Soul Shake – Another bargain bin trial find, this fine southern soul album from the early 1970s by Peggy Scott and Jo Jo Benson is worth picking up for some fine performances of songs like “Pickin’ Wild Mountain Berries” and “Soulshake.” I really like the gospel tinged “‘Til The Morning Comes.” Hey, checking the Wiki, these folks were not so obscure — three tracks from this album hit the Top 40 and Ms. Scott seems to have had a career renaissance in the 90s when Jimmy Lewis helped her record a solo debut that hit the charts.
See, you are learning new things already!
Electric Black Man – On the cusp of Woodstock and the growth of Jimi Hendrix and emergence of Richie Havens and Joe Cocker into gravel-voiced superstars, labels were no doubt keen to sign other artists to capitalize on this seeming trend. I picked up this 1969 album by one Eric Mercury in the bargain bins out of curiosity as it was on the Avco Embassy label (the label that pressed many great sounding LPs by The Stylistics!) and featured liner notes by Blood Sweat & Tears vocalist David Clayton Thomas. The back up band on this record was killer too including Harvey Brooks on bass and on guitar Elliott Randall as well as a post McCoys Rick Zehringer (aka Rick Derringer!). The album is, appropriately, a mix of groovy late sixties hard rock, pop soul and gospel tinged southern comfort this side of Otis Redding and even the sort of slinky soulful strings that Willie Mitchell used so successful in launching the career of singer Al Green that same year. Great stuff!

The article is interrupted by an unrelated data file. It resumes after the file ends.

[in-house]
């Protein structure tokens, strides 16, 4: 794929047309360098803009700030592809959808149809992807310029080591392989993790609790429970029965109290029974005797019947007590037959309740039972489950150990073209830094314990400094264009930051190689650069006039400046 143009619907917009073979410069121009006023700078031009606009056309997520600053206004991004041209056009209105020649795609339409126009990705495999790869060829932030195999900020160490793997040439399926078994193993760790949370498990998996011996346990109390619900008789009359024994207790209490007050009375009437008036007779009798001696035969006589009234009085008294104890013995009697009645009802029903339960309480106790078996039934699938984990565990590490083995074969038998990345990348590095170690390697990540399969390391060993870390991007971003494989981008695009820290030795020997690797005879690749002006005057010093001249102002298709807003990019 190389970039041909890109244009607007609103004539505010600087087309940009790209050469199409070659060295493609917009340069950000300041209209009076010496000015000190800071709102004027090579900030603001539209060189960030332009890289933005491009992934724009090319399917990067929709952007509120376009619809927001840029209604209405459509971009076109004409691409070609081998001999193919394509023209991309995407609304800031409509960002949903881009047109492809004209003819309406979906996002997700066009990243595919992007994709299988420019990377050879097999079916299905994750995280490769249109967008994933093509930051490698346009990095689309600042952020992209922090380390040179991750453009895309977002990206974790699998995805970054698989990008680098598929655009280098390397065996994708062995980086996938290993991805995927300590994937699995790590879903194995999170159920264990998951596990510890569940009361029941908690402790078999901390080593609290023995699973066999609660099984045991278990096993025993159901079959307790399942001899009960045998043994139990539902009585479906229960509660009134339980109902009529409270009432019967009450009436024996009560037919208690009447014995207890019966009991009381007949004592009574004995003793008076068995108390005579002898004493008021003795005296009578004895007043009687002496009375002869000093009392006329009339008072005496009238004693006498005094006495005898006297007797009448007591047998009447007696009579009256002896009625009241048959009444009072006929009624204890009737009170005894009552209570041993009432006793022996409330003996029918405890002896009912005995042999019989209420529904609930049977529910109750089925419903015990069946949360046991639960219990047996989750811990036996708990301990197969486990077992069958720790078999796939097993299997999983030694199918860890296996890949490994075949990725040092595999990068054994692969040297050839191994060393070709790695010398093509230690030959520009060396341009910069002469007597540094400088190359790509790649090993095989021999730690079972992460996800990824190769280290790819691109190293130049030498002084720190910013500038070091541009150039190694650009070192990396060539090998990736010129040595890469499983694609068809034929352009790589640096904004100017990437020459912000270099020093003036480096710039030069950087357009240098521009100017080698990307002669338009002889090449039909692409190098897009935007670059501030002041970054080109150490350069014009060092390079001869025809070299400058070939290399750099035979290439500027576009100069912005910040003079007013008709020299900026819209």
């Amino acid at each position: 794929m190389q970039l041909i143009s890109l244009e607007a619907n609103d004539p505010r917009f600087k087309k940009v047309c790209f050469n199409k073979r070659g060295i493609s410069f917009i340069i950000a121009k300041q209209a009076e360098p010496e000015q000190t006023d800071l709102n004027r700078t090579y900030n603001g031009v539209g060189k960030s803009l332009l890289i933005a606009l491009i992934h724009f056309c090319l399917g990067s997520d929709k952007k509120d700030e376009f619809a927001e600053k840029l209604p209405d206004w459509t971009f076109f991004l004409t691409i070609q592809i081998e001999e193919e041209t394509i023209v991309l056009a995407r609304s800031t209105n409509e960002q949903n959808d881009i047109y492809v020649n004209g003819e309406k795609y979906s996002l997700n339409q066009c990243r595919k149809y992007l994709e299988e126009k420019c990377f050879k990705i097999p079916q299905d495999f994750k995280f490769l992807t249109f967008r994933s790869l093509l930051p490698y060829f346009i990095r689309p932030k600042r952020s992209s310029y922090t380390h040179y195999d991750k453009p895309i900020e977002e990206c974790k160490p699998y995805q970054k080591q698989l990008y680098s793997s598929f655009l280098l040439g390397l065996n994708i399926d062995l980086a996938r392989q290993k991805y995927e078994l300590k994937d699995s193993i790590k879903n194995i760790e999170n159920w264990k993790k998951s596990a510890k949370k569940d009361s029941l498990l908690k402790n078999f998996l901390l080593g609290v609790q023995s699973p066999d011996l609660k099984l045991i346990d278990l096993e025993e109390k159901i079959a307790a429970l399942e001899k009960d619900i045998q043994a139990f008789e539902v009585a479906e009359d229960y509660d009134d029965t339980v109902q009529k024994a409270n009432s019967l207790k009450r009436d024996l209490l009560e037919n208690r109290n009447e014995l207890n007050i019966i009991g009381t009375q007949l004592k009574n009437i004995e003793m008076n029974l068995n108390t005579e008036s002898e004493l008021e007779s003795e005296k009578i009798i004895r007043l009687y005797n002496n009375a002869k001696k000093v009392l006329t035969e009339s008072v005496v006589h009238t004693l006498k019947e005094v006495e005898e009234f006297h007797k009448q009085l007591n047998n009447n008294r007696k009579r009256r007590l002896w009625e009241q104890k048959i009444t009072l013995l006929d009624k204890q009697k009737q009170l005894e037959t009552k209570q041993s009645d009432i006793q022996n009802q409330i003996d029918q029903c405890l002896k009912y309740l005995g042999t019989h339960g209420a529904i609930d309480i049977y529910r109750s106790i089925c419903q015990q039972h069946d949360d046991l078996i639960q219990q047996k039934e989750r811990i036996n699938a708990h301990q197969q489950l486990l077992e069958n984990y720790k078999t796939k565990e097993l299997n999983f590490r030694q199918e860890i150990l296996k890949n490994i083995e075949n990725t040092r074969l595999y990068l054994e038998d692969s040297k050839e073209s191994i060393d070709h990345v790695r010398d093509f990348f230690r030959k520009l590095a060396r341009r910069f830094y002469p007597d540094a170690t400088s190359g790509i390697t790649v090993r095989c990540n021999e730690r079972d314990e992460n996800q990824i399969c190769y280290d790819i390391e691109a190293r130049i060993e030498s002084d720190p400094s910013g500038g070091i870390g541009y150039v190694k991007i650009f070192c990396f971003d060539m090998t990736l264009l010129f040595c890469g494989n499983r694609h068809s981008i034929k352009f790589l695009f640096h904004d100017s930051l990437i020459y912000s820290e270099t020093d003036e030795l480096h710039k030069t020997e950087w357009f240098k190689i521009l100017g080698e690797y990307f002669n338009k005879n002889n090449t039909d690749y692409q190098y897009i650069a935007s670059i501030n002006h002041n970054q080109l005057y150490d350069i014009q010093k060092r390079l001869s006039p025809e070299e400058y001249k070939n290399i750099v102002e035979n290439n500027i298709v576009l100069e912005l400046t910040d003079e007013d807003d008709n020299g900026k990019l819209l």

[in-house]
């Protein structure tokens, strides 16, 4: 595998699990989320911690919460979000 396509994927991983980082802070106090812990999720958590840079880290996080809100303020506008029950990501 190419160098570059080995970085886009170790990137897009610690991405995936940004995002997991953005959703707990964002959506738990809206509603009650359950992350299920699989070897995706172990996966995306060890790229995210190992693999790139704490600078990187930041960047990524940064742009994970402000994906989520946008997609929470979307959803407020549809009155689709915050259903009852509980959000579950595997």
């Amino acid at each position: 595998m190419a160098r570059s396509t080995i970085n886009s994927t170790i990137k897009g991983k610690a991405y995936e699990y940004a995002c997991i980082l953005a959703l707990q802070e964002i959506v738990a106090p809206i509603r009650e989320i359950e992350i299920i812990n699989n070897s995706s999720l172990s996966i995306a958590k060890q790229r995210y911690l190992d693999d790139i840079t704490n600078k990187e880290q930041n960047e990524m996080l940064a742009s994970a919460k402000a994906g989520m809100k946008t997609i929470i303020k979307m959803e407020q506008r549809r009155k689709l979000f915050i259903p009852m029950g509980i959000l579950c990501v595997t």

Mark Smotroff is a freelance writer and avid music collector who has worked for many years in marketing communications for the consumer electronics, pro audio and video games industries, serving clients including DTS, Sega, Sony, Sharp, AT&T and many others. www.smotroff.com Mark has written for EQ Magazine, Mix Magazine, Goldmine/DISCoveries Magazine, BigPictureBigSound.com, Sound+Vision Magazine and HomeTechTell.com. He is also a musician / composer who’s songs have been used in TV shows such as Smallville and Men In Trees as well as films and documentaries. www.ingdom.com Mark is currently rolling out a new musical he’s written: www.dialthemusical.com.